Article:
You know what it’s like to emerge from a massive undertaking that requires ongoing focus and repetitive actions.
That was last semester’s end-of-term grading load when I got to teach one of my favorite courses: Music Theatre Literature.
Imagine show tunes and plots interleaved with discussions of societal issues, musical motifs, and chromaticism. Party.
So, I’m trucking along. Everyone’s doing solid work. They learned the things, and I’m really happy to see they’re using the tools. Check.
My eyes begin to cross; diminished chords, foreshadowing, and internal rhyme all start to sound like choruses of Mariah belting “All I Want for Christmas Is You” on that radio station that plays holiday music on the same day in October that Target decks the aisles with wreathes and tinsel.
Then, y’all. I get to one project. I’m three-quarters through all this grading.
I start reading, and suddenly I am a thirteen-year-old girl circa 2006 with my copy of Twilight reading through the night because I don’t care if I have to be alert for pre-algebra at 7:55. Jacob!
Hand on my heart, this final project was nuts. Nuts.
I will leave out details to protect the brilliant, but this analysis of an oft-discounted Sondheim musical was a page turner.
The author integrated deep research, passion for the piece, compelling argument for its place in the canon, and colorful visual aids.
Nothing makes my professorial heart palpitate like an excavated motif in a neat, blue PDF-editor box.
Y’all. This. Was. Outstanding. I get chills when I remember this student’s work.
When I finished reading it, I cried. (Hello Enneagram 4.)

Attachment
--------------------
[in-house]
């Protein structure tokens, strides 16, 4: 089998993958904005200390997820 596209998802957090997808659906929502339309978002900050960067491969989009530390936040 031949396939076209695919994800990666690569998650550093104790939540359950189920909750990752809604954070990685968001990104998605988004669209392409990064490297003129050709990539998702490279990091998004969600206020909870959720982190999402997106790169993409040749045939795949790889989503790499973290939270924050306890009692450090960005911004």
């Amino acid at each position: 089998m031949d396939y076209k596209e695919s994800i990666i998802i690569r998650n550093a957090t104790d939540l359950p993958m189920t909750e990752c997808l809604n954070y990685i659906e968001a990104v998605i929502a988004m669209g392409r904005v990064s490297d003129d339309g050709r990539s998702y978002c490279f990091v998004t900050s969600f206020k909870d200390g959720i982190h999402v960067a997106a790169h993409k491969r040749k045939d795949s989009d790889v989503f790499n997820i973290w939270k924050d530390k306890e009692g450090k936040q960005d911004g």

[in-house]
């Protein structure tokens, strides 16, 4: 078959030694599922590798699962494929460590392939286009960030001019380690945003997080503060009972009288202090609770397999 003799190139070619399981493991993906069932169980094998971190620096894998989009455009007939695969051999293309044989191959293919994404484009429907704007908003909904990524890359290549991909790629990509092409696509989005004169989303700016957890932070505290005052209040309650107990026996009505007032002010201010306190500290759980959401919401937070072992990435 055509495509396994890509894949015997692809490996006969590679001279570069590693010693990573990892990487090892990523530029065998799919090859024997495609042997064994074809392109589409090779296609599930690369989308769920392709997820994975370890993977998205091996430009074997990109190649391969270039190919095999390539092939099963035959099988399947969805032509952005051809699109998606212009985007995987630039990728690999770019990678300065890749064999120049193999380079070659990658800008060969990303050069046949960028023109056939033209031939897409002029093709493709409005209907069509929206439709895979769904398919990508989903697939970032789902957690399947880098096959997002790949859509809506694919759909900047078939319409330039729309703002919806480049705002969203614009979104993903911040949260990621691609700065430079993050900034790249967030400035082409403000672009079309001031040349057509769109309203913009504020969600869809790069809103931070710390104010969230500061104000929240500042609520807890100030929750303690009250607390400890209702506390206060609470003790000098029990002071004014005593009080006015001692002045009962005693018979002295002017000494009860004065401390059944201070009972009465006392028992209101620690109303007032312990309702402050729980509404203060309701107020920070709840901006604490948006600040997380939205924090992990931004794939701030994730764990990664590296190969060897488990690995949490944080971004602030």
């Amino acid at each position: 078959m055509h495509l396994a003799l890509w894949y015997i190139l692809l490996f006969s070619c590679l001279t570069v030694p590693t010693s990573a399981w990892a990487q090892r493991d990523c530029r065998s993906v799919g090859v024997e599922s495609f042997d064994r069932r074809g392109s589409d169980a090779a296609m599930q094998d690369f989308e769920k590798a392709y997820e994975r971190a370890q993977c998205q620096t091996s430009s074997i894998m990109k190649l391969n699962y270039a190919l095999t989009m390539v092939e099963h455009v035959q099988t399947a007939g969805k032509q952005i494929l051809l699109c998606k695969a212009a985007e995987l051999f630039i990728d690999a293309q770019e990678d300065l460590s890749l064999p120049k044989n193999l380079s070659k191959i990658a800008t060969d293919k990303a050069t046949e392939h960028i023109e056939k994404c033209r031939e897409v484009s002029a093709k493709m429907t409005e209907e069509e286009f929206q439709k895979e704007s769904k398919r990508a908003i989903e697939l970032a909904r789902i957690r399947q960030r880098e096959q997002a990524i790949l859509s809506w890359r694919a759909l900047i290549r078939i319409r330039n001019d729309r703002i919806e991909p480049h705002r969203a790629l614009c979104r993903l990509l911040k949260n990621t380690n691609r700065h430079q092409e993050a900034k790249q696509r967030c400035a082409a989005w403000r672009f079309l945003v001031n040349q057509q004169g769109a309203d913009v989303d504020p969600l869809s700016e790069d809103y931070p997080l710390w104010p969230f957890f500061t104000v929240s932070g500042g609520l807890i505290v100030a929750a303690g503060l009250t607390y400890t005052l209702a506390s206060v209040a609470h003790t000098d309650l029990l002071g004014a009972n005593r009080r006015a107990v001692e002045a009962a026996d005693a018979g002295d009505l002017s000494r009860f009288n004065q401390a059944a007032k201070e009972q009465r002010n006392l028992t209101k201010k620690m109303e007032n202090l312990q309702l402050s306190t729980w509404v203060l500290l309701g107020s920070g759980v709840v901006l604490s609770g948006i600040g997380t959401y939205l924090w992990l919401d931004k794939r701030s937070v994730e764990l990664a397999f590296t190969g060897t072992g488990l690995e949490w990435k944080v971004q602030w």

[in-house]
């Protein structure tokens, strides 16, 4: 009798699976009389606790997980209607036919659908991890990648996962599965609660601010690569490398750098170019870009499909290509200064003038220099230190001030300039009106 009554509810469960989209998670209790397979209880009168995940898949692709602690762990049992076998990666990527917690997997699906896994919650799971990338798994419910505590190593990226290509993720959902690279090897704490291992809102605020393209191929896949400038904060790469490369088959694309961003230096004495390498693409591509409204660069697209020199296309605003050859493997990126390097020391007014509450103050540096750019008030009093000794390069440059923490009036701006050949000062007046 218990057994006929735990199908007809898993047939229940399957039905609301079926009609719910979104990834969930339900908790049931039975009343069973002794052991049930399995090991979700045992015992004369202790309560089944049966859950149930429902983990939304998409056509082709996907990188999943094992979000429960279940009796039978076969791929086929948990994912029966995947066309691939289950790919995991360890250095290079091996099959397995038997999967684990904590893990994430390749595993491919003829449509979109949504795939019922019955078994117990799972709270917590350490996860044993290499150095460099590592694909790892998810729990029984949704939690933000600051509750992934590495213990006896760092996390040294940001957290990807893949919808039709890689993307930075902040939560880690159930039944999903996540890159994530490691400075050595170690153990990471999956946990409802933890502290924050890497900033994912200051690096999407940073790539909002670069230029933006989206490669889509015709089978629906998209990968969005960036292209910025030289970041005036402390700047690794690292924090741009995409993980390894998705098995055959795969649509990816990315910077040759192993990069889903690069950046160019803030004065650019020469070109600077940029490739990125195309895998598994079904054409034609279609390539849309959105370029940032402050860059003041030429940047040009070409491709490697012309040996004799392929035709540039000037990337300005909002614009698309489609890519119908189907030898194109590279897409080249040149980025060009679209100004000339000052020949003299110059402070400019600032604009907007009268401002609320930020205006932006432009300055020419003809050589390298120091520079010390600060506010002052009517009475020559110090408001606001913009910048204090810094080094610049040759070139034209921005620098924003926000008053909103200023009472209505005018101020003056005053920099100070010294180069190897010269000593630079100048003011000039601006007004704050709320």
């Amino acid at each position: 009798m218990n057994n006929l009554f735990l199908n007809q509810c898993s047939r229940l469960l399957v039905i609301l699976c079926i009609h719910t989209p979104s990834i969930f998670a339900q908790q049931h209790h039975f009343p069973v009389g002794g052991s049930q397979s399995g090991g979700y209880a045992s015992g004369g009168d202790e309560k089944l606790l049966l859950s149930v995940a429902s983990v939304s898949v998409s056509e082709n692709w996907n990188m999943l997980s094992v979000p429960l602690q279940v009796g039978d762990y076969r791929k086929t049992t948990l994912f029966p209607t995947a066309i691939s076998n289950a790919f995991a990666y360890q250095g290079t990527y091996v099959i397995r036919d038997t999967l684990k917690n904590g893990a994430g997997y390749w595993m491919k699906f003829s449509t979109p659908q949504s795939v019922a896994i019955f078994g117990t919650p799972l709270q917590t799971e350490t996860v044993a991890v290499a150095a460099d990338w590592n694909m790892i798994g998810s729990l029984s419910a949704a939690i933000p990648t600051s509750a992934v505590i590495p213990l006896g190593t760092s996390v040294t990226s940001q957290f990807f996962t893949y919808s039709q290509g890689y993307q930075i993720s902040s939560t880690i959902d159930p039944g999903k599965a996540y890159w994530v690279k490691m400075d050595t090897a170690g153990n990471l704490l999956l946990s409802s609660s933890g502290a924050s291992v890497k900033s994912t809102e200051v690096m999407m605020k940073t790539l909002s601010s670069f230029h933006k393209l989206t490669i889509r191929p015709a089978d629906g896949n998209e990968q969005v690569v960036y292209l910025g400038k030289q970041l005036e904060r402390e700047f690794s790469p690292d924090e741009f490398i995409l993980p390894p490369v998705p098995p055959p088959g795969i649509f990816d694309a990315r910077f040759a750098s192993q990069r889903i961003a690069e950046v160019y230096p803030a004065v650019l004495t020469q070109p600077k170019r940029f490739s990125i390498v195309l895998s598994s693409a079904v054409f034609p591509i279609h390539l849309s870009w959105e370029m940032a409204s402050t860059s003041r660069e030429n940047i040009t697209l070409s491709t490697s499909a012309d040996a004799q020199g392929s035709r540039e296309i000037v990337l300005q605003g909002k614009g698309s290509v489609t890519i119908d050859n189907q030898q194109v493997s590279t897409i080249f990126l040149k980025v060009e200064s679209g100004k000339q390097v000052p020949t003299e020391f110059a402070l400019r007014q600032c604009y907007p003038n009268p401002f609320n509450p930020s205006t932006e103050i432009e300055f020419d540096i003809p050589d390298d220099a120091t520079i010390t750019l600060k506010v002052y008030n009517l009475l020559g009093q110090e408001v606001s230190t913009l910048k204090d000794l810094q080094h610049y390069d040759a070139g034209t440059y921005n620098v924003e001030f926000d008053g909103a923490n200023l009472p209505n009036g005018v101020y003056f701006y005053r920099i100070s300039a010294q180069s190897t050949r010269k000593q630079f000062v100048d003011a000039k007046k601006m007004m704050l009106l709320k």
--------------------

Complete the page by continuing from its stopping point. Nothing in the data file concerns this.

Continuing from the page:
Then I emailed this student with the subject, “Your Final”
The commitment, passion, excellence, and heart that went into this final project impacted me on a deep level.
Move this experience into the audition room.
Put yourself in the shoes of any table-person who sees capable auditioner after capable auditioner come in the room, sing their song, read their sides, and leave.
Enter the artist who brings deep work, preparation, authentic point of view, and an open heart into the room, and there is a change.
When we prepare for an audition, we prepare for ourselves as artists. We prepare for our own satisfaction. We prepare so that we know that when we leave the room, we have done our best work for that moment.
The outcome of that is, has been, and always will be out of our hands.
Insert here every story of the actor who did excellent work in a room, didn’t book the job, but the table person remembered them for a later project that was perfect for them.
If you bring your kind, open, listening, adjustable, prepared body into the room, take it from where you are, and share the excellent work for that day, you can go about your day with a full, satisfied coziness in your guts.
You will also have given a fellow human something beautiful to carry with them that day.
It’s never a guaranteed job, but I can guarantee you that if you stay the course with excellent work, the jobs will come.
Table-people will talk to other table-people, and enthusiastic momentum will build around your contribution as a storyteller.
What can you go do right now to prepare to give your excellent, satisfying gift? You got five minutes? That’s enough to personalize one line of text.
Go! Do it! 🙂
Footnote: I’ll write another missive soon about what prepared means to me.
Now go! 🙂